Long-term investing in bonds
Fixed Income Credit: in it for the long run
In this very low yield environment, investment grade corporate bonds can be an attractive prospect for investors. When considering the overall yield available from a typical corporate bond, it becomes clear that the proportion which comes from credit spread (as opposed to the underlying government yield) has been increasing in recent years, and is now significant1 . This market development can help mitigate the effect of a rise in interest rates on a credit investor’s total return.
Looking to the immediate future, the low interest rate trend shows no sign of abating, with central banks across the world continuing to implement their Quantitative Easing programmes. This means investing in corporate bonds can still provide clear scope for increasing the yield of an investment portfolio. Additionally, the growing importance of spreads as a percentage of yield makes intelligent risk-taking an easy way to add value.
Dealing with a difficult backdrop
The credit cycle is approaching its end and transaction costs are currently very high – this, taken at face value, sheds a negative light on fixed income. But by turning their backs on the asset class, investors could be missing out on an opportunity. If you drill down to specific issuers and take a long-term approach, you can still capture interesting returns in corporate bonds, under the condition that risks are properly managed by professional investors with strong capabilities in picking names (Credit Research) and constructing portfolios (for diversification and limitation of risks linked to benchmark indexing). Diversification in particular is extremely important and we caution investors against the pitfalls of following market-cap weighted benchmark strategies too closely.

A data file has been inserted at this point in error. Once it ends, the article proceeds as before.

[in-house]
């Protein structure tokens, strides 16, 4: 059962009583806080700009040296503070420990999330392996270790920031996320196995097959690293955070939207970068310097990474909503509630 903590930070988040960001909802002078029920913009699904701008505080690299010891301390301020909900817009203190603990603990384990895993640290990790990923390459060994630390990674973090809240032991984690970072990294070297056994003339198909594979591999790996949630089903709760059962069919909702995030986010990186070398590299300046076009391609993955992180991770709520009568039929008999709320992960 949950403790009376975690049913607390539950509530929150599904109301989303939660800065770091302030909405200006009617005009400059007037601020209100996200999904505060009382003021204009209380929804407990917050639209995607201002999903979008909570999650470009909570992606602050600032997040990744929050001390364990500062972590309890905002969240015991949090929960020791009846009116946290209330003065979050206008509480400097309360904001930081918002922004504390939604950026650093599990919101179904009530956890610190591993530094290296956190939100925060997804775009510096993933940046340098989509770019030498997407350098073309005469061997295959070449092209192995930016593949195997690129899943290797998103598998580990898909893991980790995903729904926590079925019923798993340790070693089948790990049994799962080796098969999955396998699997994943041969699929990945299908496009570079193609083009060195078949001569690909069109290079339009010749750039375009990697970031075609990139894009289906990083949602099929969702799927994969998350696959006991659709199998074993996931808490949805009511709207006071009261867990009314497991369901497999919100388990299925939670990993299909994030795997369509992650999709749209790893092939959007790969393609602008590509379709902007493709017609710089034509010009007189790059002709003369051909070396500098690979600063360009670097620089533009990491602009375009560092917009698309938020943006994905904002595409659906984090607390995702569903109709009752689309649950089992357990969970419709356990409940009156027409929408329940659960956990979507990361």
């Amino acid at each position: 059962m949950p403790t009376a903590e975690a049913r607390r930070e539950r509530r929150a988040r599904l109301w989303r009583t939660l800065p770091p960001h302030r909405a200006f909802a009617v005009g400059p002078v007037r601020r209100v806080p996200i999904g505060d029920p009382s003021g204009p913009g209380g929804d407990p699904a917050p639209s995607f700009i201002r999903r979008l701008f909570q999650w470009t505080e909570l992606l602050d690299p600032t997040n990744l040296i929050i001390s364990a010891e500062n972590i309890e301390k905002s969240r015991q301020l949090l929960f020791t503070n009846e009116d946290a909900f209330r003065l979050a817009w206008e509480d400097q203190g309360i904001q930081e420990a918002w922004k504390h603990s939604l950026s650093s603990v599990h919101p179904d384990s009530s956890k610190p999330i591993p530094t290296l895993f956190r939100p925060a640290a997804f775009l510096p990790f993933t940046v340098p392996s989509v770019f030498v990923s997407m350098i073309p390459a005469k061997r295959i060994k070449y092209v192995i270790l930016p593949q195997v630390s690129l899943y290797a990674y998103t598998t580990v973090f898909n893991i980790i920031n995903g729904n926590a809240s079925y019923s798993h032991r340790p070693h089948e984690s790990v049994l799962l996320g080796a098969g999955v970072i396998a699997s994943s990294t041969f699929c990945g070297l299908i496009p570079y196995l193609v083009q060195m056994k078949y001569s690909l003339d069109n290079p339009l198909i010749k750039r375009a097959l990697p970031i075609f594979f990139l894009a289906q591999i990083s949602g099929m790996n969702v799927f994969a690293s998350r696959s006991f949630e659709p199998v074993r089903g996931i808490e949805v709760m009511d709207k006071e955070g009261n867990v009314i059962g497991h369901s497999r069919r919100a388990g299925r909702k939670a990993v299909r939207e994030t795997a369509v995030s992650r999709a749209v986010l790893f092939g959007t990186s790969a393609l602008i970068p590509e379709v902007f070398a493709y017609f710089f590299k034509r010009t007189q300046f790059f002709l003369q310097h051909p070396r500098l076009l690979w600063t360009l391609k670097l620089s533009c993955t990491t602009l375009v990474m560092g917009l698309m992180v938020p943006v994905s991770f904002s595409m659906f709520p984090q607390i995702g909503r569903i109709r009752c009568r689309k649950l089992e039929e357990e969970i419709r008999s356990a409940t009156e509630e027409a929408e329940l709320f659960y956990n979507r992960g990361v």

The prevailing combination of pressure imposed by central banks on rates and the related search for yield, mixed with relatively good fundamentals for large companies, creates an ideal environment for investing in corporate bonds. But how to appropriately take risk and capture returns is where the picture becomes more complex, as we grapple with structural changes. One way around this is to place greater emphasis on the risk/return proposition and the implementation of diversification. A prudent, long-term, fundamentally driven approach, which limits risk taking, is how we see value being added to investor portfolios.
Tackling high transaction costs
The Global Financial Crisis (GFC) unleashed a range of regulatory reforms on banks, including Basel III, the Dodd - Frank Act of 2010 and the Volcker Rules on proprietary trading.
Traditionally, fixed income markets have been structured as over-the-counter (OTC) markets with banks acting as market makers or dealers. As dealers, they have been the ones providing liquidity by warehousing corporate bond inventory when buyers and sellers are not immediately available to settle a transaction. This has ensured the stable functioning of corporate bond markets.
But the recent regulations mean banks face a requirement for greater capital and liquidity, so they are unable to maintain large inventories of corporate bonds, and market making in this sphere is no longer as lucrative for them. A majority of the corporate bond inventory has therefore shifted from bank balance sheets to investors. This means banks are unable to be efficient market makers – leading to lower liquidity in the system as a whole, which in turn increases the transaction costs of trading. As a relative measure, transaction costs have also become a larger proportion of the yields available.
From investors’ point of view, minimising transaction costs has become a key consideration in managing credit portfolios.
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